Duncans Metal Pages
VDH - Simple indexing
Last updated: 30 Nov 2016

Home
Up

For this section, the dividing head will be expanded to allow indexing from pre-drilled plates.  The whole situation is still 'chicken and egg', because the micro-attachment is required to drill the plates, which are are required to drill the main gear, etc. etc.

Worm bracket

Casting1 28-Mar-2005: Nothing special about this one although I did manage to screw up machining the cylindrical surface.  I will remind myself in future that 1-5/8" is definitely not 1.5625" and will use the calculator to turn fractions into real numbers...
Casting2 The part machined casting is now in the milling machine to get some of the flat surfaces machined.  The mill will also be used to bore/ream the 3/8" diameter holes in the casting.

Worm and Sleeve

Worm1 03-Apr-2005: This is the method used in the book to get the boss on the sleeve to stand proud of the gear by 0.001".  The cutting tool is brought up to the gear and wound back by 0.001", after which it is retracted and the gear removed to allow the shoulder to be machined to the right size.
Worm2 I'm just using an endmill here to machine the relief for the bolt hole.
Worm3 The worm comes pre-machined which saves quite a bit of setup time.  A centre hole is being made on the end of the bar after which the bar will be mounted between centres.
Worm4 The finished worm ready to have the fit checked.
Worm5 The worm, sleeve, and gear all installed in the worm bracket.  Everything turns smoothly so I'm quite pleased.

Micro worm wheel

Micro1 08-Apr-2005: This arrives in part machined condition, a recess for mounting the plates needs to be machined and a handful of holes to secure the plates.  Here it's being "clocked" to ensure that the recess is machined concentric with the bore.
Micro2 09-Apr-2005: Something of an experiment going on here...  Thomas describes the use of a jig in his book to drill the holes for retaining the plates, but I'm trying an alternative method of using the X/Y wheels on the mill to move from the centre of the bore.
Micro3 It worked out well, although the worm bracket (using the same method) had the hole 0.100" out of place as I forgot to subtract half the width of the centre...  Another hole has been drilled and tapped on the other side, so the plates will have their "12 o'clock" position 180 degrees out from where they would normally have been.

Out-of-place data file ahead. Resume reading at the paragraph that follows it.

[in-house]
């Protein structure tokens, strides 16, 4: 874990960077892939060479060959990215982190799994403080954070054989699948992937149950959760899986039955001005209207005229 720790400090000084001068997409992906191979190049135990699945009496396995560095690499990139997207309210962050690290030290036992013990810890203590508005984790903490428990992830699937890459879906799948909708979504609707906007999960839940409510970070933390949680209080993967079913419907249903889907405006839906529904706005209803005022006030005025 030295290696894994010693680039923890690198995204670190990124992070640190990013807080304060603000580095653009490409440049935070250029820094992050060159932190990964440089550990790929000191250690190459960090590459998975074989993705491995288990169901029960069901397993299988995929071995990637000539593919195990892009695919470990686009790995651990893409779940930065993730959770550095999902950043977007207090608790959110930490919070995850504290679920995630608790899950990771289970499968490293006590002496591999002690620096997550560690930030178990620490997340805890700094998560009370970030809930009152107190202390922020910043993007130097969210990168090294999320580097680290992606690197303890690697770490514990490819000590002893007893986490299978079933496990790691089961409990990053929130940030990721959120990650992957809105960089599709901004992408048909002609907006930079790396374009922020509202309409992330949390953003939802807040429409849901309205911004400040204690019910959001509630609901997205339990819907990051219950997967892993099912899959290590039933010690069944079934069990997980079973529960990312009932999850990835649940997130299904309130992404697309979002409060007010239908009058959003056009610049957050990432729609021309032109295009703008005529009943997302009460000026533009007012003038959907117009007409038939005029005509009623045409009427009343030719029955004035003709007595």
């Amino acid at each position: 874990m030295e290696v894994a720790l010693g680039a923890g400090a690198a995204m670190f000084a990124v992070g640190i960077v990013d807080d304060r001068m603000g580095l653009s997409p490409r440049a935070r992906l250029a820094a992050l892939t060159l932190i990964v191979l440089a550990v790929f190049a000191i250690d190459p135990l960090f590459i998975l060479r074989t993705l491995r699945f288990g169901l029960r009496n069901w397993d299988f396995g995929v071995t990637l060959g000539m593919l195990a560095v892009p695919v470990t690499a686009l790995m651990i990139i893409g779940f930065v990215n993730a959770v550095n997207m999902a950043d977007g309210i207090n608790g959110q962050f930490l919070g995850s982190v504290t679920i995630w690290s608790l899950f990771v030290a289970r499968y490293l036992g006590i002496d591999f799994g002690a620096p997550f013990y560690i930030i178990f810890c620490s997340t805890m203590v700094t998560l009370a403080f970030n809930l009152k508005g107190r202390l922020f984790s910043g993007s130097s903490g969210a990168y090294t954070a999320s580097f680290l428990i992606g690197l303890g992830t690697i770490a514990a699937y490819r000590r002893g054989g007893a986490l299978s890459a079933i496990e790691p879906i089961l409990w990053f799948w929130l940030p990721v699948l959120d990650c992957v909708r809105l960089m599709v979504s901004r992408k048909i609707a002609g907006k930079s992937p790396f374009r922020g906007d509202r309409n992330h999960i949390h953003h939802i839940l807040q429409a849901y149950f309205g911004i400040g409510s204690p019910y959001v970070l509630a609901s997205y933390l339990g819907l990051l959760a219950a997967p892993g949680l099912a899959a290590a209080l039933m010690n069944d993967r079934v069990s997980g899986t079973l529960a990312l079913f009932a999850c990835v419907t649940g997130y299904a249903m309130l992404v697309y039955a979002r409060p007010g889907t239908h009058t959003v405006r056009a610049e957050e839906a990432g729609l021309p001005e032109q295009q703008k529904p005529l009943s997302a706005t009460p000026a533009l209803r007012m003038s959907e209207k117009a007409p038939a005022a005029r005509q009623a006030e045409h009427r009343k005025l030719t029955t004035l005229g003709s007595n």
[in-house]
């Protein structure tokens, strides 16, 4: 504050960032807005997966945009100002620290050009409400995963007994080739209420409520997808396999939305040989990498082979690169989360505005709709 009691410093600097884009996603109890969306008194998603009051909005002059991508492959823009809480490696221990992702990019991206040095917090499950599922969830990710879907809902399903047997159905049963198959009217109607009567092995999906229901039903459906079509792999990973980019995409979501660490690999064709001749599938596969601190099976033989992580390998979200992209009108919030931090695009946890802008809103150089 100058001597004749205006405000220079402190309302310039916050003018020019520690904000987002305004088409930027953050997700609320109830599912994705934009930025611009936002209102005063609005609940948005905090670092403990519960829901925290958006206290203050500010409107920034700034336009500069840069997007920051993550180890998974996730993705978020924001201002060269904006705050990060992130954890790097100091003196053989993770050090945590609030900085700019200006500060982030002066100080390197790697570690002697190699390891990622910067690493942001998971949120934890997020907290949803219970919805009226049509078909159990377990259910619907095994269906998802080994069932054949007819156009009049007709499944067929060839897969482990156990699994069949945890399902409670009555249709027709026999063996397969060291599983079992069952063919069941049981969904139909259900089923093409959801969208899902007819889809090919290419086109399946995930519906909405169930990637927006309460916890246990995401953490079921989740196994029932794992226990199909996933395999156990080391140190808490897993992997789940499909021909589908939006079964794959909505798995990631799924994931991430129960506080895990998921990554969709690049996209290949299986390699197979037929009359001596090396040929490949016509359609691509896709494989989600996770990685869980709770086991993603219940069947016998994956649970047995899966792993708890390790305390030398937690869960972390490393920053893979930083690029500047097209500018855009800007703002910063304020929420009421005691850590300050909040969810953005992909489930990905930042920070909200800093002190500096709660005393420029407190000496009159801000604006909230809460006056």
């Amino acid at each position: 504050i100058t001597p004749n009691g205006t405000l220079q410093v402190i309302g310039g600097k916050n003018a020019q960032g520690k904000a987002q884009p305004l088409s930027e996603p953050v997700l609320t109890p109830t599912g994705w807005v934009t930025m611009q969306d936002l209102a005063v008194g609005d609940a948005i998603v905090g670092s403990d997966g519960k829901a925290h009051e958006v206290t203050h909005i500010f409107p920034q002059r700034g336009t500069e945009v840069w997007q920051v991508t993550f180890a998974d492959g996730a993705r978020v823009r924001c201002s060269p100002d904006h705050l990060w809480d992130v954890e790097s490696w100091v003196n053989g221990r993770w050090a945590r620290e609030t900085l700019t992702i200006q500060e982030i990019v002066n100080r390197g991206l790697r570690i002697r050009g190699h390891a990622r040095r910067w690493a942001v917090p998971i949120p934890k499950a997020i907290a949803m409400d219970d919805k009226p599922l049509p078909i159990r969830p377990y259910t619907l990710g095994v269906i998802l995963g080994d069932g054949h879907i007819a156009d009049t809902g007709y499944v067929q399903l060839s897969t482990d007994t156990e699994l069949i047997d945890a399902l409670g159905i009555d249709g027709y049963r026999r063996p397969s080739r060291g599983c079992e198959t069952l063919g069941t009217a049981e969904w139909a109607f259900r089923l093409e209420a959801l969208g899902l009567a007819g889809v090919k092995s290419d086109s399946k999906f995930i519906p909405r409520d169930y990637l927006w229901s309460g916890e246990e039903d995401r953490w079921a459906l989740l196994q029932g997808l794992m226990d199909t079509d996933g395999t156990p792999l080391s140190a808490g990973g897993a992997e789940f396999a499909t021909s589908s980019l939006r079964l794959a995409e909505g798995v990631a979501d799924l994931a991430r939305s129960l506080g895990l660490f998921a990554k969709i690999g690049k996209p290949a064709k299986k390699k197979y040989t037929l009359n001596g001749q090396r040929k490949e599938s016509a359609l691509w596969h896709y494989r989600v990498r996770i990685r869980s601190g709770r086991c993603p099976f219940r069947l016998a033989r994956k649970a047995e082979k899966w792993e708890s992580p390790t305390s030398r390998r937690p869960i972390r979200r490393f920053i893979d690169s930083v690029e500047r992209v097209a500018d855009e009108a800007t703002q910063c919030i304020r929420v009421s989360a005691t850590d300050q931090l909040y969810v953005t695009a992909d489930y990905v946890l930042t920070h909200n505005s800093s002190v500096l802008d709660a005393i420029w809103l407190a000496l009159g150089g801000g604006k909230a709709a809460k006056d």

Sector arms

Sector1 09-Apr-2005: A paper template is being used to get the shape right for the sector arms.  The strip of steel supplied with the kit has been cut into two sections, and bolted together through both the handle holes and the centre.  A slitting saw has been used to get the initial shape of the straight edges.
Sector2 Cut to shape, and now in the process of being filed.  It didn't work too well on the circular areas, it would have been an idea to make up some 'filing buttons' from some thicker steel material to get a really nice profile on this part.
Sector3 The 0.950" bore is being machined on the mini-mill with both strips of steel being machined at the same time.  I did initially try this in the lathe but the whole lot moved on the faceplate, so the clamping arrangement I used was not too good...
Sector4 A trial fit on the machine, it does look a bit better than I feared it might.  Next, there are a couple of parts to make up to clamp the sector arms together.

Plunger

Plunger1 14-May-2005: This is the nut on which the plunger arm sits, would have been easier with a dividing head and it didn't turn out too well.  It will do the job for now, but will eventually have to be re-made.
Plunger2 This has to be the worst bit - machining the silver steel plunger.  I didn't do a very good job of making this, the operation is sticky and there are concentricity errors - another one which will do for now, but will have to be re-made.

Making the 60 hole plate

Plates1 14-May-2005: Some offcuts of cork floor tile are used to hold the plate in, this allows machining to take place right up to the edge of the plate.
Plates2 The centre hole is initially drilled, although the final operation is to bore to size as the hole size must be accurate.  A small chamfer is put on one side of the plate to make it easier to get on the micro worm wheel.
Plates3 Using the centre finder to work out the centre of the plate for drilling the mounting holes - this task needs to be repeated in the X and Y directions a couple of times as the only references we have here are curved ones.
Plates4 We now have three plates, but none of them have any holes in them.  A washer with a 3/32" hole has been clamped on to make a "1 hole plate".
Plates5 This allows 60 divisions to be made, and hence a ring of 60 holes.  Having 60 holes will then allow us to divide into 3600 which is needed to make the 100 graduations on the dial for the micro-adjuster.  Incidentally, the plate being drilled will end up as plate 3, the 60 holes (and micro-adjuster) will allow plates 1 and 2 to be drilled.
Plates6 Plate 3 mounted on the VDH to give any division capability when the micro-adjuster is used, and even without it can divide by 2, 3, 4, 5, 6, 8, 9, 10, 12, 15, 16, 18, 20, 24, 25, 30, 36, 40, 45, 48, 50, 60, 72, 75, 80, 90, 100, 120, 144, 150, 180, 200, 225, 240, 300, 360 and some higher numbers.  Maybe I should finished off the sector arms...
 

These pages are maintained by Duncan Munro.  All content on this site is Copyright ©2002-2017 Duncan Amplification.
Warning: These pages consist of images and descriptions of equipment which can reach high temperatures creating hazardous and potentially dangerous situations.  These pages should not be taken as a step by step guide on how to construct any items or carry out any particular procedure, nor should any references to safety contained herein be taken to guarantee safety in all situations.